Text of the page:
The term, democracy, comes from the Greek demos, "people," and kratein, "to rule." From earliest usage it has been difficult to formulate a general definition. Aristotle, after noting four types of democracy, finally concludes, "It is a democracy whenever the free are sovereign" (Politics Bk. 4, ch. 4). Abraham Lincoln's classic words "government of the people, by the people, for the people" highlight the popular character of any government labeled "democratic." Nevertheless the reality is always circumscribed. From Aristotle to Lincoln slaves were not party to democracy. Often there are property and residence qualifications. Only in the past century have women been included in the franchise. Children and the imprisoned rarely participate politically.
Contemporary usage of the term also inhibits clear definitions. Definitions change with evolving political and economic systems. Political scientists point out that the most authoritarian governments still depend on some sort of "consent of the governed" for their power and authority and authoritarian governments frequently call themselves "democratic" or "people's" republics, using democratic strategies such as the nurture of public opinion and holding frequent elections as evidence of their being supported by the people. Socialist societies emphasize the economic component of democracy or public welfare in comparison to the more narrowly defined process of selecting representation. In other situations, although the formal designation of a government may be as a "monarchy" or "republic," it is also clear that the essential ingredients of "people's rule" are also present: universal suffrage, equality before the law, freedom of speech and discussion, majority rule, representative institutions, civil liberties, protection of minorities, open expression of dissent, skepticism about concentrated authority. Political scientists also counsel caution about exaggerated expectations regarding rule by all the people. There are such phenomena as elites who, with advantages of expertise and status, are able to wield greater influence and hence more power than others. It is difficult to make democratic processes genuinely beneficial to oppressed and marginalized people.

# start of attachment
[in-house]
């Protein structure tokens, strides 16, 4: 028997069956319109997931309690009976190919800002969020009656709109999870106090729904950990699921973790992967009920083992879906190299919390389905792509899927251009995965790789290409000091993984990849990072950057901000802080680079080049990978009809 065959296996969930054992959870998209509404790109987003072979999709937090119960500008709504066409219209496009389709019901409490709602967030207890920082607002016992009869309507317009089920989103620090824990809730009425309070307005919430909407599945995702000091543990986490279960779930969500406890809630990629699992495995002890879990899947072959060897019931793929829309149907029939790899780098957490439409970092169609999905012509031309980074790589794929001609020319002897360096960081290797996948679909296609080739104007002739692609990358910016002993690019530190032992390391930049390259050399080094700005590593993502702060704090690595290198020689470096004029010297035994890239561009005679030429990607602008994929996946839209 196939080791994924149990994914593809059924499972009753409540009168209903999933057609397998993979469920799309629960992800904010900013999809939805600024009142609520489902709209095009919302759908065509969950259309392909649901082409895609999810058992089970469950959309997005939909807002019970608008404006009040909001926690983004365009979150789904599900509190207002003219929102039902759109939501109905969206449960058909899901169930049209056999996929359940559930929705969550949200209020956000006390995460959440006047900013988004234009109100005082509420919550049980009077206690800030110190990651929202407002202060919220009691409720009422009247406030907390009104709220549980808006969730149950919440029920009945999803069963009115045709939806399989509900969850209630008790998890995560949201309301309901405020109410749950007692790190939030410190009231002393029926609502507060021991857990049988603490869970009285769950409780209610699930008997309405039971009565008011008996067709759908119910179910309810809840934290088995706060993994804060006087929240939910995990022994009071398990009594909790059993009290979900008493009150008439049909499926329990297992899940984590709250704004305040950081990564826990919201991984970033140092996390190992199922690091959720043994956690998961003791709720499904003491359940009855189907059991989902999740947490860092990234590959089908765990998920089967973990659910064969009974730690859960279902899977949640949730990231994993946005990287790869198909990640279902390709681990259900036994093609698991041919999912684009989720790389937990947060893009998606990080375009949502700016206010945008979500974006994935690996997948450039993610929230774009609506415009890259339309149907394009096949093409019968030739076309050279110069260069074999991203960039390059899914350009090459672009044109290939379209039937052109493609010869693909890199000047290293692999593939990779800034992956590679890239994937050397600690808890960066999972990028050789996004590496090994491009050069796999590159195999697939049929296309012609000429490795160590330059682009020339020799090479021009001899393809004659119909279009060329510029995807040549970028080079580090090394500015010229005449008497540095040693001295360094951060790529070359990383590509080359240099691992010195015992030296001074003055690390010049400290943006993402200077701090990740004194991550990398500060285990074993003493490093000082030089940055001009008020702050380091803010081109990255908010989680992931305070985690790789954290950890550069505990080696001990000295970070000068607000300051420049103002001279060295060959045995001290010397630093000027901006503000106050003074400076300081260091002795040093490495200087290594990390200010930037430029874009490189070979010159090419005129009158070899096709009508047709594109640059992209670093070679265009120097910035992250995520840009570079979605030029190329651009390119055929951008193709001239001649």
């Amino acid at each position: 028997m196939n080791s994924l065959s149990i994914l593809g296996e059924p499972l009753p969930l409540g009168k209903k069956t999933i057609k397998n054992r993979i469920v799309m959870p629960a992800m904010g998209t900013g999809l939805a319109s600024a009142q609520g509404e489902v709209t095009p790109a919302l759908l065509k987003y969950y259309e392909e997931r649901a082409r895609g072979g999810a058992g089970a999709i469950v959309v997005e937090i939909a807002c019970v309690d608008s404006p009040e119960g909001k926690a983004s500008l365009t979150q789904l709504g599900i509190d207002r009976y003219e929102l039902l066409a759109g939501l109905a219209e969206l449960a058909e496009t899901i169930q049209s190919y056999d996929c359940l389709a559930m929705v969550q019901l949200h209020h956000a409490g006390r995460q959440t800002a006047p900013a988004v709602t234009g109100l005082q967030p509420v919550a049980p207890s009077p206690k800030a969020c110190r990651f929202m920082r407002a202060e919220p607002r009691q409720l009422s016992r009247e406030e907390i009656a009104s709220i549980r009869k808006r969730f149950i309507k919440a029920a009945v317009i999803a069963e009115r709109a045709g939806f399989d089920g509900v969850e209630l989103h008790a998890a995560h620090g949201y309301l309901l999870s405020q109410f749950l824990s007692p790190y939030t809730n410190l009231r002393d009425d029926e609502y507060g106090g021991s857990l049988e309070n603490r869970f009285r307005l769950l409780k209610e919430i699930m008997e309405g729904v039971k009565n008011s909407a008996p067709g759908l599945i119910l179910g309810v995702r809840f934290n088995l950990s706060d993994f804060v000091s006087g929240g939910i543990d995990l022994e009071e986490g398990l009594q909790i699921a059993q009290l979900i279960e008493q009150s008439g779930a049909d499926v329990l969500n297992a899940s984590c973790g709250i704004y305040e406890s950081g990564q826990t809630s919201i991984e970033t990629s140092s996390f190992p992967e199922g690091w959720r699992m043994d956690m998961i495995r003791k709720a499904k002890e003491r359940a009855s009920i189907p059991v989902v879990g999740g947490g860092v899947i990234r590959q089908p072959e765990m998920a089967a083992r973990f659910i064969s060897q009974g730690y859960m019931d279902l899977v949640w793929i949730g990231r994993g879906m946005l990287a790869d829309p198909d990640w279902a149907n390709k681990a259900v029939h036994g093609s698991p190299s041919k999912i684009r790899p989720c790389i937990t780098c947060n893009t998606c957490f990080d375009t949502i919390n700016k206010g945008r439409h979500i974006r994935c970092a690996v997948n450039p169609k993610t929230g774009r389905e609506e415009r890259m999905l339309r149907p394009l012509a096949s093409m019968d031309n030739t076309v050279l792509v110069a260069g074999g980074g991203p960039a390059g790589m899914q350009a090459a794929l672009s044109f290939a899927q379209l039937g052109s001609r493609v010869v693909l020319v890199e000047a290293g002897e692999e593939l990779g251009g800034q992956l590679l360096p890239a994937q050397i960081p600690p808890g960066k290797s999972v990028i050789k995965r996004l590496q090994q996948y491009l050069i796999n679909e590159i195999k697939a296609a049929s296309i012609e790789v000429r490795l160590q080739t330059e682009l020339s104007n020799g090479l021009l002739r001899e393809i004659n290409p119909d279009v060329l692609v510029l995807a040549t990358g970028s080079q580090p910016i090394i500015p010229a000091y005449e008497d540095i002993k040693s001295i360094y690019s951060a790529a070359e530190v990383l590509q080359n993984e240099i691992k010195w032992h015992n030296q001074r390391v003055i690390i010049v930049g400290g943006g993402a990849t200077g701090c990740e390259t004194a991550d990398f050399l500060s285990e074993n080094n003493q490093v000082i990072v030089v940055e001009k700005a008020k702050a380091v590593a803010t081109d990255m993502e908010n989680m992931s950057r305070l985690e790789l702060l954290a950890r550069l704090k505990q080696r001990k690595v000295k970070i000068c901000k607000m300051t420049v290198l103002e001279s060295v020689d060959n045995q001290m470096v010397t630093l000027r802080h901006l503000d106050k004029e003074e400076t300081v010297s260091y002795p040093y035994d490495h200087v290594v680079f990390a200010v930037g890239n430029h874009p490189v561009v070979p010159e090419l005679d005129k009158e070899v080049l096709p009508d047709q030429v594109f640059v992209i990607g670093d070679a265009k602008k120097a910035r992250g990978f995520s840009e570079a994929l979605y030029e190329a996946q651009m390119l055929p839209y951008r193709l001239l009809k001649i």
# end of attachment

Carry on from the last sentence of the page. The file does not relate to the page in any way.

Democracy is a process by which power is derived from the people for directing the institutions of a social order. Such voluntarily delegated authority gives integrity to popular sovereignty but it also requires constant nurture and testing, normally by regular elections or other forms of referendum. The terminology usually relates to the various levels of government but as a process democracy is equally applicable to churches, corporations, educational institutions, and voluntary organizations.
A thriving democracy requires a congenial cultural milieu and sets of convictions which enable the process to have as much integrity as possible. Scholars noting some of the intimate connections between democratic practice and parts of western culture have asked whether there is a special relationship between Christianity and democracy. Such connections cannot be made glibly since democratic governments are a relatively recent historical phenomenon. Furthermore the allied benefits of democratic practice compared to other political traditions require very careful analysis. Freedom has to do with the degree of openness rather than an absolute difference of performance.